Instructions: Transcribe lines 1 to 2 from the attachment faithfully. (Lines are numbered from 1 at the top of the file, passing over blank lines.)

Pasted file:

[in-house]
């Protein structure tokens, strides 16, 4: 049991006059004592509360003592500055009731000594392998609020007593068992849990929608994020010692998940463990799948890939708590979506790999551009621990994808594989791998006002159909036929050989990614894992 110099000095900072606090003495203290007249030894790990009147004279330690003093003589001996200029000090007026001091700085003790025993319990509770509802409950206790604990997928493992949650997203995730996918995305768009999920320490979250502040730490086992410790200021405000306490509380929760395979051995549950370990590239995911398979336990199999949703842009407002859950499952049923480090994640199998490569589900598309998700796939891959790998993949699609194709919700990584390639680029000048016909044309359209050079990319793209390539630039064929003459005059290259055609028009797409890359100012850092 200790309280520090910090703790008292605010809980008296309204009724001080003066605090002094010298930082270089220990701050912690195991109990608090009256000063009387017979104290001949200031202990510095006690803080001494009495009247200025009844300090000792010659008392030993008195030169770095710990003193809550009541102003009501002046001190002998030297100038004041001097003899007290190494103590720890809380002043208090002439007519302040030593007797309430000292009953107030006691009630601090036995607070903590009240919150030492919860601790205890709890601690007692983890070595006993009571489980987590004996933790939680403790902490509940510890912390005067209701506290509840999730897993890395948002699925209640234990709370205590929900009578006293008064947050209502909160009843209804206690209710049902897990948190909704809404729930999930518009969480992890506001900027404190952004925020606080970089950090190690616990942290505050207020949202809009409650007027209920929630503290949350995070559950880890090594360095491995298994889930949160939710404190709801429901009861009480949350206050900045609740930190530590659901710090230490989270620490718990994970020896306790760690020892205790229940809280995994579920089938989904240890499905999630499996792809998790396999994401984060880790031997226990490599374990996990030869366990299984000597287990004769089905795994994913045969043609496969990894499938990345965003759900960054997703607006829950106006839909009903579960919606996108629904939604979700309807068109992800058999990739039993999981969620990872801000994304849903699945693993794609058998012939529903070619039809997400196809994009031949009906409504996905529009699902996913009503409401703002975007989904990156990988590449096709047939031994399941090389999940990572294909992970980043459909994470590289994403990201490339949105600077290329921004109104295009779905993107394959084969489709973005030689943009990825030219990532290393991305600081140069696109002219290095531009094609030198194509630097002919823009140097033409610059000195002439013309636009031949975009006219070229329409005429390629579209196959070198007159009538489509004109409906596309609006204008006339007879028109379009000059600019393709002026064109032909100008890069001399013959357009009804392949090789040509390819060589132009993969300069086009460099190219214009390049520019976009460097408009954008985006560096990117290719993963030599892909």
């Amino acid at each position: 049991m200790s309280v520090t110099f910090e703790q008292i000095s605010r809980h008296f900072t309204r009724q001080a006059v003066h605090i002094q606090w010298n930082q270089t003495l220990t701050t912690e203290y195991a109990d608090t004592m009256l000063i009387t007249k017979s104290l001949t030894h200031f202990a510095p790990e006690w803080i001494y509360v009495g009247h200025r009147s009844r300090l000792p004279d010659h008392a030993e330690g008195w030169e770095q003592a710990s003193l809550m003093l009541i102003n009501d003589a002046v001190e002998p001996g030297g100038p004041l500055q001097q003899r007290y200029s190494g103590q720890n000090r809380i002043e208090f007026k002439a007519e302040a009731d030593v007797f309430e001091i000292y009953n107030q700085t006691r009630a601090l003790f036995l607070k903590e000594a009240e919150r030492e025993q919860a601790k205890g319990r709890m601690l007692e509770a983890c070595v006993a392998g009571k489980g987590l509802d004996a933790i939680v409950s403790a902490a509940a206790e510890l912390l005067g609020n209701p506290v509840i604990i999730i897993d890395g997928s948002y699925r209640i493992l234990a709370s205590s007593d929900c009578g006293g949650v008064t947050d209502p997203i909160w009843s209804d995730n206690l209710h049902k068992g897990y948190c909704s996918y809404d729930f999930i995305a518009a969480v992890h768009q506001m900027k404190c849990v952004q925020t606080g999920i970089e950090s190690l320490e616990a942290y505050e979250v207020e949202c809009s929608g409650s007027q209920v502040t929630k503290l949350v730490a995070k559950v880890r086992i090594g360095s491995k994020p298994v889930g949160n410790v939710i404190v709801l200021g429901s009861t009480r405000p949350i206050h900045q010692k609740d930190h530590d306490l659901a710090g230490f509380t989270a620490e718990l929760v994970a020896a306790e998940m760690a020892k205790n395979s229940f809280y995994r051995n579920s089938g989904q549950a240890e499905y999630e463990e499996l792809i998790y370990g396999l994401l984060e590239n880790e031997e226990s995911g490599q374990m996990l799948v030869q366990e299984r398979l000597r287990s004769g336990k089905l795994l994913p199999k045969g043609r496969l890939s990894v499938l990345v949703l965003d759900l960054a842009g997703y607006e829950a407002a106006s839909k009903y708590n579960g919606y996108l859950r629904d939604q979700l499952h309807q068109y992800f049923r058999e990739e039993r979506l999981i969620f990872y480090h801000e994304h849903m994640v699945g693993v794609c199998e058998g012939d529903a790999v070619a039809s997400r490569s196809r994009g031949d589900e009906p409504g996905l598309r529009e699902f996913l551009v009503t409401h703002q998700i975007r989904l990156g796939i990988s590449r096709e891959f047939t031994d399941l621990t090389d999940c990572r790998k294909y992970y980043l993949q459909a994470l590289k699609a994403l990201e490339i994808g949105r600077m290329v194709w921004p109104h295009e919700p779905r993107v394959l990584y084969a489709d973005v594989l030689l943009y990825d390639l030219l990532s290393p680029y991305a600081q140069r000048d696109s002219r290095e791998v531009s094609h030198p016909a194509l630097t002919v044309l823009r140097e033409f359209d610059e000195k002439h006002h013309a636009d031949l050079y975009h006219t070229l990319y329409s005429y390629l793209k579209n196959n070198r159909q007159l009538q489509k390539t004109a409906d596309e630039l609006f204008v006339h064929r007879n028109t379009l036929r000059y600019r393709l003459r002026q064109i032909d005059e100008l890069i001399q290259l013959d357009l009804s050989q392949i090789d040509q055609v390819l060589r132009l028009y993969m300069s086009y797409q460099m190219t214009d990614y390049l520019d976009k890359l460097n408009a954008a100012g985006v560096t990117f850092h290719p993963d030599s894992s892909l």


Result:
[in-house]
């Protein structure tokens, strides 16, 4: 049991006059004592509360003592500055009731000594392998609020007593068992849990929608994020010692998940463990799948890939708590979506790999551009621990994808594989791998006002159909036929050989990614894992 110099000095900072606090003495203290007249030894790990009147004279330690003093003589001996200029000090007026001091700085003790025993319990509770509802409950206790604990997928493992949650997203995730996918995305768009999920320490979250502040730490086992410790200021405000306490509380929760395979051995549950370990590239995911398979336990199999949703842009407002859950499952049923480090994640199998490569589900598309998700796939891959790998993949699609194709919700990584390639680029000048016909044309359209050079990319793209390539630039064929003459005059290259055609028009797409890359100012850092 200790309280520090910090703790008292605010809980008296309204009724001080003066605090002094010298930082270089220990701050912690195991109990608090009256000063009387017979104290001949200031202990510095006690803080001494009495009247200025009844300090000792010659008392030993008195030169770095710990003193809550009541102003009501002046001190002998030297100038004041001097003899007290190494103590720890809380002043208090002439007519302040030593007797309430000292009953107030006691009630601090036995607070903590009240919150030492919860601790205890709890601690007692983890070595006993009571489980987590004996933790939680403790902490509940510890912390005067209701506290509840999730897993890395948002699925209640234990709370205590929900009578006293008064947050209502909160009843209804206690209710049902897990948190909704809404729930999930518009969480992890506001900027404190952004925020606080970089950090190690616990942290505050207020949202809009409650007027209920929630503290949350995070559950880890090594360095491995298994889930949160939710404190709801429901009861009480949350206050900045609740930190530590659901710090230490989270620490718990994970020896306790760690020892205790229940809280995994579920089938989904240890499905999630499996792809998790396999994401984060880790031997226990490599374990996990030869366990299984000597287990004769089905795994994913045969043609496969990894499938990345965003759900960054997703607006829950106006839909009903579960919606996108629904939604979700309807068109992800058999990739039993999981969620990872801000994304849903699945693993794609058998012939529903070619039809997400196809994009031949009906409504996905529009699902996913009503409401703002975007989904990156990988590449096709047939031994399941090389999940990572294909992970980043459909994470590289994403990201490339949105600077290329921004109104295009779905993107394959084969489709973005030689943009990825030219990532290393991305600081140069696109002219290095531009094609030198194509630097002919823009140097033409610059000195002439013309636009031949975009006219070229329409005429390629579209196959070198007159009538489509004109409906596309609006204008006339007879028109379009000059600019393709002026064109032909100008890069001399013959357009009804392949090789040509390819060589132009993969300069086009460099190219214009390049520019976009460097408009954008985006560096990117290719993963030599892909």